Health & Safety

April 13, 2012

Airman and Family Readiness Center increases Autism Awareness

By Senior Airman Jack Sanders
99th Air Base Wing Public Affairs
Courtesy graphic

NELLIS AIR FORCE BASE, Nev. – The Airman and Family Readiness Center hosted a free bi-monthly class to support Autism Awareness April 11 at Nellis Air Force Base, Nev.

The class comes at a critical time during the Month of the Military Child and offers Air Force families a better picture of the struggle military families face when it comes to dealing with Autism.

The three-hour course is hosted by the A&FRC with support from the Center for Autism Spectrum Disorders at the University of Nevada Las Vegas’ Department of Special Education. The program provides participants information about characteristics, diagnostic criteria and intervention strategies.

Two doctors from UNLV spoke about Autism. The doctors’ main focus was to talk about different strategies and techniques that parents could use for children with Autism.

“They also talked about some of the new developments, said Stephanie Garnes, 99th Force Support Squadron family support coordinator.” Since the definition for Autism is changing, these doctors provided some of the updates for those changes.”

These updates were geared towards understanding Autism and early detection. Children who receive an early diagnosis benefit by quickly receiving the care required, noted Garnes.

The course covers different categories for children who are four to six months old and who are 12 to 24 months old. Each category explains symptoms parents can look for, which may help diagnosis children sooner. Doctors from UNLV provided a question and answer segment for participants to ask questions that may not have been answered throughout the class.

The doctors also discussed symptoms to look for like, for children six to 12 months.

“If the child is not responding or making eye contact, that could be a symptom,” Garnes said.

“There is no cost,” Garnes said, and she encourages friends and family members to attend any of the next scheduled classes even if their family doesn’t have an autistic family member, and by sharing information offered in the classes, it may help others get an early diagnosis of a child with Autism.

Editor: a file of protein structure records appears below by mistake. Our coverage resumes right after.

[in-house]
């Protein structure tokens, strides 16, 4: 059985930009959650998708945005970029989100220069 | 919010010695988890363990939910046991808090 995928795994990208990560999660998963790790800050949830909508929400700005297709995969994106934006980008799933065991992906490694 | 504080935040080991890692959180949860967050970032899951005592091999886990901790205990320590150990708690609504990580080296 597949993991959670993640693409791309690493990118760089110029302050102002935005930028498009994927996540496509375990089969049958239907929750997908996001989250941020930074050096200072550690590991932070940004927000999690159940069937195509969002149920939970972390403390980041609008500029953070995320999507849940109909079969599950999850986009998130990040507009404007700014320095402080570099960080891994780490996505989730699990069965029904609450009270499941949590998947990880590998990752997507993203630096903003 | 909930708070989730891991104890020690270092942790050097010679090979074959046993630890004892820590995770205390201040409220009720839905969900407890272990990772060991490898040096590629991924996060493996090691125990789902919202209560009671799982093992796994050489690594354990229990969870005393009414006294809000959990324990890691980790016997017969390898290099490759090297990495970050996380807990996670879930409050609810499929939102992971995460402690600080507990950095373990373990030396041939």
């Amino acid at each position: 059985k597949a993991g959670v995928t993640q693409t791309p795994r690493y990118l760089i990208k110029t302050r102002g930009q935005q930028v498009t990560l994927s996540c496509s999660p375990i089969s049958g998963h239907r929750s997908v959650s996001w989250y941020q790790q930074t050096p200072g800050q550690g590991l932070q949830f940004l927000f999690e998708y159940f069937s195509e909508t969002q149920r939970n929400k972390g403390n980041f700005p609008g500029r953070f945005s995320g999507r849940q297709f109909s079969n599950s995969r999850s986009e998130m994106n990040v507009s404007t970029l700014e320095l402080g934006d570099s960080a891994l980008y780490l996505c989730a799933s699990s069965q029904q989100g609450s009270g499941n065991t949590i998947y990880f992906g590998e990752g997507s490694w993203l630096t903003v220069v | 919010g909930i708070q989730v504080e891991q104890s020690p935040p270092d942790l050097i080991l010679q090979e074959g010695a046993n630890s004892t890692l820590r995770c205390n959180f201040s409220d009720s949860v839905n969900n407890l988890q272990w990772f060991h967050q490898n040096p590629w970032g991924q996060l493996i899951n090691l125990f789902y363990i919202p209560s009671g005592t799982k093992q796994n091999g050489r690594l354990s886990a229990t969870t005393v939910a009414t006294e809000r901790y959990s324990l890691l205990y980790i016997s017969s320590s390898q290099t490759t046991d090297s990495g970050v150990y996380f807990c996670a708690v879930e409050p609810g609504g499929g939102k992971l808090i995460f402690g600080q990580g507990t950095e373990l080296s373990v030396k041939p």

For more information on Autism Awareness courses, contact the A&FRC at (702)652-3327.




All of this week's top headlines to your email every Friday.


 
 

 
U.S. Air Force photo by Airman 1st Class Thomas Spangler

Preventative healthcare: Key to overall wellness

U.S. Air Force photo by Airman 1st Class Thomas Spangler Mellissa Urban, 99th Medical Group contracted licensed practical nurse, gives a vaccination to Tech. Sgt. Allan Habel, U.S. Air Force Thunderbirds quality assurance inspe...
 
 

F-16Ds removed from flight status due to longeron cracks

WASHINGTON — U.S. Air Force officials recently removed 82 two-seat F-16D Fighting Falcons from flight status due to the discovery of canopy sill longeron cracks found between the front and rear pilot seats. The cracks were discovered following an immediate action time compliance technical order, or TCTO, to inspect all F-16D due to initial structural...
 
 
leadership-edit

Leadership Lessons: Do you know our Air Force Heritage?

GRAND FORKS AIR FORCE BASE, N.D. — On June 28, 1914, the Archduke Franz Ferdinand of Austria and his wife Sophie were assassinated by a Yugoslav nationalist. One month later on July 28, the Austrian-Hungary Empire declared ...
 

 
U.S. Force photo by Staff Sgt. Siuta B. Ika

99th CES ‘plumbers’ keep mission flowing

U.S. Force photo by Staff Sgt. Siuta B. Ika Staff Sgt. Alan Franklin, 99th Civil Engineer Squadron water and fuels systems maintenance craftsman, uses a hand auger, or plumbing snake, to unclog a drain pipe at the Nellis Inn on...
 
 
U.S. Air  Force photo by Senior Airman Christopher Tam

Civil Air Patrol cadets gain insight on Nellis

U.S. Air Force photo by Senior Airman Christopher Tam Maj. Jason Curtis, U.S. Air Force Air Demonstration Squadron no. 6 pilot, interacts with Civil Air Patrol cadets at Nellis Air Force Base, Nev., Aug. 18. The CAP cadets were...
 
 
U.S. Air Force photo by Airman 1st Class Mikaley Towle

Microchips help return lost furry friends

U.S. Air Force photo by Airman 1st Class Mikaley Towle Dr. Michael Simpson, a Department of Army Civilian Veterinary medical officer, scans ‘P.J.,’ a military working dog, for a microchip number at the Nellis Veterinary Tre...
 




0 Comments


Be the first to comment!


Leave a Reply

Your email address will not be published. Required fields are marked *

You may use these HTML tags and attributes: <a href="" title=""> <abbr title=""> <acronym title=""> <b> <blockquote cite=""> <cite> <code> <del datetime=""> <em> <i> <q cite=""> <strike> <strong>


Directory powered by Business Directory Plugin